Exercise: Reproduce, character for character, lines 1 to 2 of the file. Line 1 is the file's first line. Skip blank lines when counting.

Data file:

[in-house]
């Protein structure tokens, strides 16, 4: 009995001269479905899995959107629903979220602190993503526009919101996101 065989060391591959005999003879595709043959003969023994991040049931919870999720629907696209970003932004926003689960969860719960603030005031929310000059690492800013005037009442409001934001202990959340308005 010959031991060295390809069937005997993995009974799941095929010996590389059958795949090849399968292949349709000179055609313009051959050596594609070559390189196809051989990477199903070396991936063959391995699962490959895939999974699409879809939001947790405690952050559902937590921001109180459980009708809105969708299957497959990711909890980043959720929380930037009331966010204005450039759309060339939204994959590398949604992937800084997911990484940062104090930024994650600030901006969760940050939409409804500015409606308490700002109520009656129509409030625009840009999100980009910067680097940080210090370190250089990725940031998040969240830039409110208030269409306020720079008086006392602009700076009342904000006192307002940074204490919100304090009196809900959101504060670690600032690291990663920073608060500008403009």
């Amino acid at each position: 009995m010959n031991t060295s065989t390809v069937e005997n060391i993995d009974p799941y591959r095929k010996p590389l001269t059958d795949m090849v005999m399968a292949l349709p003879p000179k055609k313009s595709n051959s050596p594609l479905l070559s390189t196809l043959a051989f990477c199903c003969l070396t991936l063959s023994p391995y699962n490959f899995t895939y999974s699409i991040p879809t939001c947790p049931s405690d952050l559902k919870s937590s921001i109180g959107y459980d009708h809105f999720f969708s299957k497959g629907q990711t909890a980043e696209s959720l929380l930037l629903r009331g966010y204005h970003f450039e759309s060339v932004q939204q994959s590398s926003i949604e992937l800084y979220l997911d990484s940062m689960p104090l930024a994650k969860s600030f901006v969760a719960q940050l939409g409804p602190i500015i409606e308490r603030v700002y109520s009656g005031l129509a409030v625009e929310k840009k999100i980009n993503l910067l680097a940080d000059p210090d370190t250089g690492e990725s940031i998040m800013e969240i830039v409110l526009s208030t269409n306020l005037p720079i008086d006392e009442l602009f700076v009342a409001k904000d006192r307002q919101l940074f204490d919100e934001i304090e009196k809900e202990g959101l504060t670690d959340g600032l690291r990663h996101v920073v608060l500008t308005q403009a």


[in-house]
């Protein structure tokens, strides 16, 4: 009995001269479905899995959107629903979220602190993503526009919101996101 065989060391591959005999003879595709043959003969023994991040049931919870999720629907696209970003932004926003689960969860719960603030005031929310000059690492800013005037009442409001934001202990959340308005 010959031991060295390809069937005997993995009974799941095929010996590389059958795949090849399968292949349709000179055609313009051959050596594609070559390189196809051989990477199903070396991936063959391995699962490959895939999974699409879809939001947790405690952050559902937590921001109180459980009708809105969708299957497959990711909890980043959720929380930037009331966010204005450039759309060339939204994959590398949604992937800084997911990484940062104090930024994650600030901006969760940050939409409804500015409606308490700002109520009656129509409030625009840009999100980009910067680097940080210090370190250089990725940031998040969240830039409110208030269409306020720079008086006392602009700076009342904000006192307002940074204490919100304090009196809900959101504060670690600032690291990663920073608060500008403009």